Santorum staffing up in South Carolina

Rick Santorum is ramping up his 2016 efforts in South Carolina.

Washington (CNN)Rick Santorum is expanding his nonprofit to the all-important early primary state of South Carolina, a move that's certain to heighten speculation over his potential presidential run.

South Carolina GOP strategist Jon Parker confirmed to CNN he plans to head up the South Carolina operation for Patriot Voices, Santorum's issue advocacy group.
"Our goal is to spread his conservative message through the state — his ideas for tackling middle-class issues, working-class issues," he said.
    Parker said the group wants to reacquaint South Carolinians with Santorum's record, and build connections for him in the state.
    "We want to share his message with as many groups and activists throughout the state as we can, and of course, remind voters of some of his accomplishments," he said.
    South Carolina, with its heavily social conservative voting base, would be key to Santorum's chances in the GOP primary if he decides to run. He finished third in the state in 2012 with 17% support, behind eventual nominee Mitt Romney and Newt Gingrich, who came in first.
    But this cycle, the competition for the state is shaping up to be much fiercer. South Carolina Sen. Lindsey Graham took a step towards a run this week with the launch of a committee to explore the prospect. Former Arkansas Gov. Mike Huckabee, who took second place in the 2008 South Carolina primary, is also contemplating another bid.
    Indeed, a recent survey of likely South Carolina Republican primary voters, conducted by GOP pollster Gravis, found Santorum tied with former Texas Gov. Rick Perry at the bottom of the pack, with 4% support. That survey found Romney leading the field, with former Florida Gov. Jeb Bush coming in second.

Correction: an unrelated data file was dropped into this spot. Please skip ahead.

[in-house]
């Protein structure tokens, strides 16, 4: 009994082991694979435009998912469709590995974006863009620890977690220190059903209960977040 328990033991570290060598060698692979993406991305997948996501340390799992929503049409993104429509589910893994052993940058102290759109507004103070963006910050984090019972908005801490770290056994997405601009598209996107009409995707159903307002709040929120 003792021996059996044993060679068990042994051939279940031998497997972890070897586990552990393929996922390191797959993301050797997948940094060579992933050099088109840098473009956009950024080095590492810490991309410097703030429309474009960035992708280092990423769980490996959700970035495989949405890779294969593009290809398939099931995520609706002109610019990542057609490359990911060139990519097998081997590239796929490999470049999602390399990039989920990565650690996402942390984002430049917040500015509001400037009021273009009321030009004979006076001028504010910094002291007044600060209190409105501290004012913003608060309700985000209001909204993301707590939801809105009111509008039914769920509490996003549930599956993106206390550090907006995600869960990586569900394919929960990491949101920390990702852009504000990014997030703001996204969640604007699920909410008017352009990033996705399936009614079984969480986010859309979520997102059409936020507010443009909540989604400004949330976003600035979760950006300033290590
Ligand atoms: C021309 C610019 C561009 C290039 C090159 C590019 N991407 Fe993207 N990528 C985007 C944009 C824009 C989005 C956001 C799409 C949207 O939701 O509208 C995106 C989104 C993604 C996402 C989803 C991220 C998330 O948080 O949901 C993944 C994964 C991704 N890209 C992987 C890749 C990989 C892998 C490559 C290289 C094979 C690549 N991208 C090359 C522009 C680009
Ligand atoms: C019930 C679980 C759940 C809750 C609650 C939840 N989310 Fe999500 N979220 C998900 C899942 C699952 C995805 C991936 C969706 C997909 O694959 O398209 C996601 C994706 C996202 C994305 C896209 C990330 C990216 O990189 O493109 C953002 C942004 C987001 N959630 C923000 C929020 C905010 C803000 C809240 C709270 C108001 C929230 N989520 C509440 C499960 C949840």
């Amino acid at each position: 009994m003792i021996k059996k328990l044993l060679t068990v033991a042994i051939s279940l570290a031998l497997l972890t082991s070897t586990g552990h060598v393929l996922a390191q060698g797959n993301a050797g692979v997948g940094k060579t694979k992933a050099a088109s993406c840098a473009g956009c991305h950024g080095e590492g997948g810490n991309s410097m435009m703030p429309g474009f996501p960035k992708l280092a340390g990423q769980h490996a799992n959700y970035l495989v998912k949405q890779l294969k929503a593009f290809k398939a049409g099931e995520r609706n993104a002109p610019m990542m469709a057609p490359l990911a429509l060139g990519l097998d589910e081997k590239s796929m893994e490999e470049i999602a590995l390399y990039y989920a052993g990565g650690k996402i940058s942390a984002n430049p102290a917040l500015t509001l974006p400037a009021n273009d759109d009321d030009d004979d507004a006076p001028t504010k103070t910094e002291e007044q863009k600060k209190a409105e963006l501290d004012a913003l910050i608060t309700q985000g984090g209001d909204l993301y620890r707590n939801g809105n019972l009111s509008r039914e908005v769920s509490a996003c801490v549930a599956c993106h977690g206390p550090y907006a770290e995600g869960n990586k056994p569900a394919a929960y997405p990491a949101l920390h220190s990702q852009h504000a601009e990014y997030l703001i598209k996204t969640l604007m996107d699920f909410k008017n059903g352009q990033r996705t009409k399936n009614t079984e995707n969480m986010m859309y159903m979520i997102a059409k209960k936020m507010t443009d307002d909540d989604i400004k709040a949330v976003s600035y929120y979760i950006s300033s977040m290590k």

Parker's expected move raised questions about the plans of his current employer, veteran GOP strategist Richard Quinn — who Santorum met with during a previous visit to the state. But Quinn tells CNN he's behind Graham all the way, if he runs.
    "I'm all for Lindsey, and if he decides to run I'm working for him," he said, and pegged it at a "better than even chance he'll do it."
    Graham has told him he plans to make a decision in April or June, and that he's planning visits to Iowa and New Hampshire to test the waters there. Quinn also said he's heard there are "a number of national major donors" who would back Graham if he runs, because of his strength on foreign policy, which Quinn said will be the "central issue of this cycle."
    "The world has changed since the last presidential cycle and people are definitely concerned about what president is qualified to keep them safe, what president is qualified to win the war against radical Islam," he said.
    "Of all the candidates that are looking at this, Lindsey's got the greatest depth of knowledge on these issues."
    But Parker's split with Quinn underscores the challenge facing the potential GOP presidential contenders as they jockey for finite staff and resources in the three pivotal early primary states.
    Quinn insisted that "everybody in South Carolina's gonna be with Lindsey if he runs."
    Pressed on whether Santorum's planned hire there suggests there may not be as much unity in the South Carolina political class as Graham might hope, however, Quinn struck a delicate balance. He argued that while Patriot Voices "could be a precursor to a presidential effort," it's technically not the same as a campaign apparatus.
    If Graham doesn't run, Quinn still sees him as a kingmaker in the key state.
    "If Lindsey doesn't do it, his support, and the support of his team, is going to be highly sought after," he said.